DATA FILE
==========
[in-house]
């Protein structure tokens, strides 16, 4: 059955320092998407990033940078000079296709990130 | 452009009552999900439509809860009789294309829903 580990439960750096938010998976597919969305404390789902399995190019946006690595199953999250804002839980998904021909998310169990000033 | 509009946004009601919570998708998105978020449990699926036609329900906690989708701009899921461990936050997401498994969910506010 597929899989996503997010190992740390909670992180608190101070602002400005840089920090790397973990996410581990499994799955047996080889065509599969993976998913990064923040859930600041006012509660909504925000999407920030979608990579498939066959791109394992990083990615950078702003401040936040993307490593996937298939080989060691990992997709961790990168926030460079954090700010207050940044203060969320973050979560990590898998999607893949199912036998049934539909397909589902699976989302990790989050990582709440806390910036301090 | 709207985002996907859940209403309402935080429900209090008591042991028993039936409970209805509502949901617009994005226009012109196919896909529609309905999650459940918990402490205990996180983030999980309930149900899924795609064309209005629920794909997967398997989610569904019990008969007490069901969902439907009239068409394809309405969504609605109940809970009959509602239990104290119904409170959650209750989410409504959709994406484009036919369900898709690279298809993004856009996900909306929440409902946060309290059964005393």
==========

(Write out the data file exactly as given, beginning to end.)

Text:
[in-house]
């Protein structure tokens, strides 16, 4: 059955320092998407990033940078000079296709990130 | 452009009552999900439509809860009789294309829903 580990439960750096938010998976597919969305404390789902399995190019946006690595199953999250804002839980998904021909998310169990000033 | 509009946004009601919570998708998105978020449990699926036609329900906690989708701009899921461990936050997401498994969910506010 597929899989996503997010190992740390909670992180608190101070602002400005840089920090790397973990996410581990499994799955047996080889065509599969993976998913990064923040859930600041006012509660909504925000999407920030979608990579498939066959791109394992990083990615950078702003401040936040993307490593996937298939080989060691990992997709961790990168926030460079954090700010207050940044203060969320973050979560990590898998999607893949199912036998049934539909397909589902699976989302990790989050990582709440806390910036301090 | 709207985002996907859940209403309402935080429900209090008591042991028993039936409970209805509502949901617009994005226009012109196919896909529609309905999650459940918990402490205990996180983030999980309930149900899924795609064309209005629920794909997967398997989610569904019990008969007490069901969902439907009239068409394809309405969504609605109940809970009959509602239990104290119904409170959650209750989410409504959709994406484009036919369900898709690279298809993004856009996900909306929440409902946060309290059964005393």